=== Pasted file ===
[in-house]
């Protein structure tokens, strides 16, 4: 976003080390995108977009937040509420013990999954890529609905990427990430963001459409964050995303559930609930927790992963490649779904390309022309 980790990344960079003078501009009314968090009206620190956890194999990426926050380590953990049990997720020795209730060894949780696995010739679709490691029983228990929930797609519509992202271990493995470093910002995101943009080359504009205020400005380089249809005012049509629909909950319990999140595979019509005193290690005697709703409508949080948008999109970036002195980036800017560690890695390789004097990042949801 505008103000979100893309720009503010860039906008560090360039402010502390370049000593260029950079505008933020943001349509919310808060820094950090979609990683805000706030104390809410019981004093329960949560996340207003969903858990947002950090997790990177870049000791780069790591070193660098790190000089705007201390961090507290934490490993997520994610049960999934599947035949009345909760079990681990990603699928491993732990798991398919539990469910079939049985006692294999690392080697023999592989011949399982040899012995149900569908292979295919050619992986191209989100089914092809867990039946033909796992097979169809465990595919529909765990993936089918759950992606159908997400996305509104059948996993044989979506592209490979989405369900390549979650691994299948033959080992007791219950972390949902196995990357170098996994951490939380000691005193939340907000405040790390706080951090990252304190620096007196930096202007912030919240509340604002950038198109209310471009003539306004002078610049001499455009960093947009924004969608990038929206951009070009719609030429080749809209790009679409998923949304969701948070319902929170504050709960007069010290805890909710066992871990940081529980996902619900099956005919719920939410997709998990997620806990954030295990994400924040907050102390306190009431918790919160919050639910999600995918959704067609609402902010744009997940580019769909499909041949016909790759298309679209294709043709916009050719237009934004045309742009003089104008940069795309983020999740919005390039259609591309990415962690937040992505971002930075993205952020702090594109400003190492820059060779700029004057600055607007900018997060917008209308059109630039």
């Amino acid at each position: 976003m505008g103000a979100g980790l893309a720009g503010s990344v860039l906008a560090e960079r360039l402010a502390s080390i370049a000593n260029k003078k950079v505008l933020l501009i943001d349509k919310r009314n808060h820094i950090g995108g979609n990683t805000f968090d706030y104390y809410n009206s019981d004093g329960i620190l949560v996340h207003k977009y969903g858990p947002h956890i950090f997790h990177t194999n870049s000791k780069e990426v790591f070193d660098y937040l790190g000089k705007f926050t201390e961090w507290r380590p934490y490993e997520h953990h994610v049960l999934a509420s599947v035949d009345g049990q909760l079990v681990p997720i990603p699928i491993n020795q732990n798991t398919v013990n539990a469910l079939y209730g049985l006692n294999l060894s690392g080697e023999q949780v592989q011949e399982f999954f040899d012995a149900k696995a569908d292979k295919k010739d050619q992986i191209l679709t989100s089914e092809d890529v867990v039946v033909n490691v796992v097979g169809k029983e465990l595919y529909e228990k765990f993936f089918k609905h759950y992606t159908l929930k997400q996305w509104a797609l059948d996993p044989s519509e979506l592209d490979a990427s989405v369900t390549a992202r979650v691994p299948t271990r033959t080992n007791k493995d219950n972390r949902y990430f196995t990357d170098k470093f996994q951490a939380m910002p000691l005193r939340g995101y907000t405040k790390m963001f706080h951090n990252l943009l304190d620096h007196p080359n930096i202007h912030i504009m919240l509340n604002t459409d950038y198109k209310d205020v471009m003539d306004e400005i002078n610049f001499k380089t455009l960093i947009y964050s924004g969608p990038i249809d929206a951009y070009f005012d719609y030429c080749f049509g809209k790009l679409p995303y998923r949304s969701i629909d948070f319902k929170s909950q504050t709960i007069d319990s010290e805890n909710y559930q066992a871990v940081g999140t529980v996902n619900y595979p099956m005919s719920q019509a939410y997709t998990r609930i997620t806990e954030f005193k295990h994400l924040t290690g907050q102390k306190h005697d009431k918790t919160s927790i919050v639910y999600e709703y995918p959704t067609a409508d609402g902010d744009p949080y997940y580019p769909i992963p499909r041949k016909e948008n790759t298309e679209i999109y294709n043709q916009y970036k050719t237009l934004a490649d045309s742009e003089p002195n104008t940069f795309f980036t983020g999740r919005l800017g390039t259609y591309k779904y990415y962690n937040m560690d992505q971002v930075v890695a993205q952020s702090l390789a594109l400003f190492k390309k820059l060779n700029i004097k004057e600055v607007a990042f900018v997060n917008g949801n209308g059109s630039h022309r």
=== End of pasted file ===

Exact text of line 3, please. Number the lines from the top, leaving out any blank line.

């Amino acid at each position: 976003m505008g103000a979100g980790l893309a720009g503010s990344v860039l906008a560090e960079r360039l402010a502390s080390i370049a000593n260029k003078k950079v505008l933020l501009i943001d349509k919310r009314n808060h820094i950090g995108g979609n990683t805000f968090d706030y104390y809410n009206s019981d004093g329960i620190l949560v996340h207003k977009y969903g858990p947002h956890i950090f997790h990177t194999n870049s000791k780069e990426v790591f070193d660098y937040l790190g000089k705007f926050t201390e961090w507290r380590p934490y490993e997520h953990h994610v049960l999934a509420s599947v035949d009345g049990q909760l079990v681990p997720i990603p699928i491993n020795q732990n798991t398919v013990n539990a469910l079939y209730g049985l006692n294999l060894s690392g080697e023999q949780v592989q011949e399982f999954f040899d012995a149900k696995a569908d292979k295919k010739d050619q992986i191209l679709t989100s089914e092809d890529v867990v039946v033909n490691v796992v097979g169809k029983e465990l595919y529909e228990k765990f993936f089918k609905h759950y992606t159908l929930k997400q996305w509104a797609l059948d996993p044989s519509e979506l592209d490979a990427s989405v369900t390549a992202r979650v691994p299948t271990r033959t080992n007791k493995d219950n972390r949902y990430f196995t990357d170098k470093f996994q951490a939380m910002p000691l005193r939340g995101y907000t405040k790390m963001f706080h951090n990252l943009l304190d620096h007196p080359n930096i202007h912030i504009m919240l509340n604002t459409d950038y198109k209310d205020v471009m003539d306004e400005i002078n610049f001499k380089t455009l960093i947009y964050s924004g969608p990038i249809d929206a951009y070009f005012d719609y030429c080749f049509g809209k790009l679409p995303y998923r949304s969701i629909d948070f319902k929170s909950q504050t709960i007069d319990s010290e805890n909710y559930q066992a871990v940081g999140t529980v996902n619900y595979p099956m005919s719920q019509a939410y997709t998990r609930i997620t806990e954030f005193k295990h994400l924040t290690g907050q102390k306190h005697d009431k918790t919160s927790i919050v639910y999600e709703y995918p959704t067609a409508d609402g902010d744009p949080y997940y580019p769909i992963p499909r041949k016909e948008n790759t298309e679209i999109y294709n043709q916009y970036k050719t237009l934004a490649d045309s742009e003089p002195n104008t940069f795309f980036t983020g999740r919005l800017g390039t259609y591309k779904y990415y962690n937040m560690d992505q971002v930075v890695a993205q952020s702090l390789a594109l400003f190492k390309k820059l060779n700029i004097k004057e600055v607007a990042f900018v997060n917008g949801n209308g059109s630039h022309r």